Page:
Bolander, a case upon which defendant relies heavily, criticized the holdings of the same district in People v. Schultz (1992) 2 Cal.App.4th 999 and People v. Senior (1992) 3 Cal.App.4th 765, upon which defendant also relies. Bolander pointed out that the statements in Schultz and Senior that “the evidence of force was insufficient because lewd acts with a child under ․ 14 ‘almost always involve some physical contact other than [the lewd act itself]’ [citation] and ․ ‘a modicum of holding and even restraining cannot be regarded as substantially different or excessive “force” [beyond the force required for the lewd act]’ [citation]” were dicta-moreover, they were incorrect dicta. (Bolander, supra, 23 Cal.App.4th at p. 159.) The Bolander court pointed out that in criticizing the dicta in Schultz and Senior, the court in People v. Neel (1993) 19 Cal.App.4th 1784, 1790 commented, “A defendant may fondle a child's genitals without having to grab the child by the arm and hold the crying victim in order to accomplish the act. Likewise, an assailant may achieve oral copulation without having to grab the victim's head to prevent the victim from resisting. Simply stated, such force is different from and in excess of the type of force which is used in accomplishing similar lewd acts․” (Bolander, supra, 23 Cal.App.4th at p. 160.) Thus, in Bolander, the same district that authored Schultz and Senior concluded that force was used when the victim tried to pull his pants back up after defendant had pulled them down and defendant bent the victim over and put his hands on the victim's waist and pulled the latter towards him as he inserted his penis into the victim. (Id. at pp. 159, 161.)

Defendant asserts that there is a distinction between the facts in People v. Babcock (1993) 14 Cal.App.4th 383, 388, and those here. He summarizes the facts in Babcock as follows: “[T]he defendant ․ grabbed [the victim's] hand and touched his crotch with it after she had said, ‘no.’ She tried to pull her hand back but the defendant pulled it back.” Defendant points to the only difference between the facts of the two cases, i.e, that the victim in Babcock said no. We find this difference insignificant. There are many ways to “say ‘no’.” One of them is to pull your hand away as a person is trying to place it on his penis, followed by the person holding the hand onto the penis and manipulating it up and down the penis. Moreover, the absence of the word, “No” did not force the appellate court in People v. Pitmon (1985) 170 Cal .App.3d 38 to conclude that there was insufficient evidence of force. Therein, defendant grabbed the victim's hand, placed it on his own genitals and rubbed himself with the victim's hand. (Id. at p. 44.) The Pitmon court concluded, “There can be little doubt that defendant's manipulation of [the victim's] hand as a tool to rub his genitals was a use of physical force beyond that necessary to accomplish the lewd act. The facts show defendant had hold of [the victim's] hand throughout this act.” (Id. at p. 48.)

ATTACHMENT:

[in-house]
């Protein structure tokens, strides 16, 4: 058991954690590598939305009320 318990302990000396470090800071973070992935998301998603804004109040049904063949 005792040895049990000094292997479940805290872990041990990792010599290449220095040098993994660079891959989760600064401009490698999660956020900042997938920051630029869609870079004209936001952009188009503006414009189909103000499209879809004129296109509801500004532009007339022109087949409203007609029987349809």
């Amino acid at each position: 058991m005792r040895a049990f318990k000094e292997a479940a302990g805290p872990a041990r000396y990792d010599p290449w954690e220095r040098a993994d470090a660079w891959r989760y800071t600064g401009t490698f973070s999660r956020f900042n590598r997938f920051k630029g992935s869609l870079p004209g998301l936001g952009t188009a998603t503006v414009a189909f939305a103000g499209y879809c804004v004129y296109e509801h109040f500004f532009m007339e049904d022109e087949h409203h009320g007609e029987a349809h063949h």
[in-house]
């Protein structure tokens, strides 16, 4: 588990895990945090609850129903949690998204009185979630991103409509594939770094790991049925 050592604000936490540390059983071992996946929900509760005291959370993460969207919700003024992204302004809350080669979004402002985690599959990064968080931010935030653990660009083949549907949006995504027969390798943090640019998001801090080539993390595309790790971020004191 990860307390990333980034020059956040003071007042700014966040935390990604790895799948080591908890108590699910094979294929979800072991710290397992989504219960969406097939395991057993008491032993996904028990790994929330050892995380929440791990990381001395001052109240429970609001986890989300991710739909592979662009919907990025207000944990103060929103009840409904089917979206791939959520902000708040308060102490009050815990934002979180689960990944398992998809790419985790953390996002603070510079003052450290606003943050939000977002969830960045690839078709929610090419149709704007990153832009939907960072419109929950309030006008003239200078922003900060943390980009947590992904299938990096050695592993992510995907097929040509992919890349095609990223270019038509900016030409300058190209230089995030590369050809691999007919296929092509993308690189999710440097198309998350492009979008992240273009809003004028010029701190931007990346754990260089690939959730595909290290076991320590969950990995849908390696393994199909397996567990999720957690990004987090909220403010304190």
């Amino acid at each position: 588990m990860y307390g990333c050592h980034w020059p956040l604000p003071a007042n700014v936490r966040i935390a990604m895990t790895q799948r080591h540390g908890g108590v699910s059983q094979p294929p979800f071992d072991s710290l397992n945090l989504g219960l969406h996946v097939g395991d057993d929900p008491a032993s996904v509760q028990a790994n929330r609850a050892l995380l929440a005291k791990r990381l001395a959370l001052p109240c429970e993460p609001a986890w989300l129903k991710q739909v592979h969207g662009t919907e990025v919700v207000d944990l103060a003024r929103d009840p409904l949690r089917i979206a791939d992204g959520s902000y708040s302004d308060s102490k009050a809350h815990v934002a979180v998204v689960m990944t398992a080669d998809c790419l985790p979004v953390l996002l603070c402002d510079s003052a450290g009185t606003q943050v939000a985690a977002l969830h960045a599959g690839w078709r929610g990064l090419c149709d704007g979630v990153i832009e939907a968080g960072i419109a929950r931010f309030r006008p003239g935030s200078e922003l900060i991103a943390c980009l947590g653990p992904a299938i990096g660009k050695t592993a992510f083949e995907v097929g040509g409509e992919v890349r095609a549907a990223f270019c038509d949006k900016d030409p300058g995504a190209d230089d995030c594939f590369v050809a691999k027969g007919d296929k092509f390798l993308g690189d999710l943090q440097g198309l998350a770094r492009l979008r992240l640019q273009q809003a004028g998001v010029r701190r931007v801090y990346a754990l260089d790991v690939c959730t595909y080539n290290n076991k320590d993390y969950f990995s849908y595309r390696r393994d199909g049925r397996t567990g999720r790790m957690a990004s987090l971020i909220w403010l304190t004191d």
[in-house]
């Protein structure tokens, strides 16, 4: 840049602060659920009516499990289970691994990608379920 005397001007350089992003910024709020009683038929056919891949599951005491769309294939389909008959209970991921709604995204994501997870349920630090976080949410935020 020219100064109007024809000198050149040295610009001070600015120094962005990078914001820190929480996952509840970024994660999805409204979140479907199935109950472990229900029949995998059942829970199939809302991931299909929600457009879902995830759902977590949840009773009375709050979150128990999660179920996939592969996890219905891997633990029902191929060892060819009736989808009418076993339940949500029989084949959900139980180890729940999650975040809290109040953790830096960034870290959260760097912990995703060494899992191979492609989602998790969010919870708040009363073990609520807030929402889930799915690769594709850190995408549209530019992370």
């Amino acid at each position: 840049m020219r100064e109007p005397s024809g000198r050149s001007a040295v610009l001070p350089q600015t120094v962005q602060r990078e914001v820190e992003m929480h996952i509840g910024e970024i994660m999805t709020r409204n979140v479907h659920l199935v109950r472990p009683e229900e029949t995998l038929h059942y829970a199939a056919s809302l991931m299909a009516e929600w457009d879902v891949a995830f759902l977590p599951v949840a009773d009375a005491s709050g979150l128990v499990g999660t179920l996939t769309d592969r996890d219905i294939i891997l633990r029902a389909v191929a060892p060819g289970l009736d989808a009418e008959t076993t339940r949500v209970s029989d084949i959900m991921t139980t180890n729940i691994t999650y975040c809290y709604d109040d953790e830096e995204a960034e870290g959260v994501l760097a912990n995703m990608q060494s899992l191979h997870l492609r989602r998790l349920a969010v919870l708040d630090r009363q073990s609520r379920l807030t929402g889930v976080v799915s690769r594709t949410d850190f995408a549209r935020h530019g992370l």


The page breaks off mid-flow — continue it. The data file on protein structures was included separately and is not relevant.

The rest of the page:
2. Jury Instruction on Lesser Included Offense to Forcible Lewd and Lascivious Acts on Minor

The trial court instructed the jury, orally, “If you are not satisfied beyond a reasonable doubt that the defendant is guilty of the crime charged, you may nevertheless convict him of any lesser crime if you are convinced beyond a reasonable doubt that the defendant is guilty of the lesser crime. [¶] The crime of 288(a) is lesser than that of 288(b)(1) charged in Count 13.” The jury was orally instructed on the elements of a violation of section 288(a) (nonforcible lewd and lascivious acts on a minor) and section “288(a ) (c)(1)[,]” which was identified as “oral copulation of a person who was under the age of 14 and at least 10 years younger than the defendant[.]” No other crimes were defined orally for the jurors. The written instructions set forth the elements of a violation of sections 288(a), 288(b)(1) and “288A (C)(1) [,]” the latter of which contained the elements of the crime of oral copulation of a person under the age of 14 who is at least 10 years younger than the defendant. The printed instruction on the lesser offense to a violation of section 288(b)(1) stated that it was “[t]he crime of 288a[.]” No other crimes were defined for the jury in the written instructions. Defendant here contends that the written instructions suggested to the jury that oral copulation of a person under 14 and at least 10 years younger than defendant, not non-forcible lewd and lascivious acts on a minor, was the lesser crime to the charged forcible lewd and lascivious acts. Therefore, the jury was not instructed that committing non-forcible lewd and lascivious acts was the lesser offense to the charged crime and this error requires reversal of his conviction of the latter.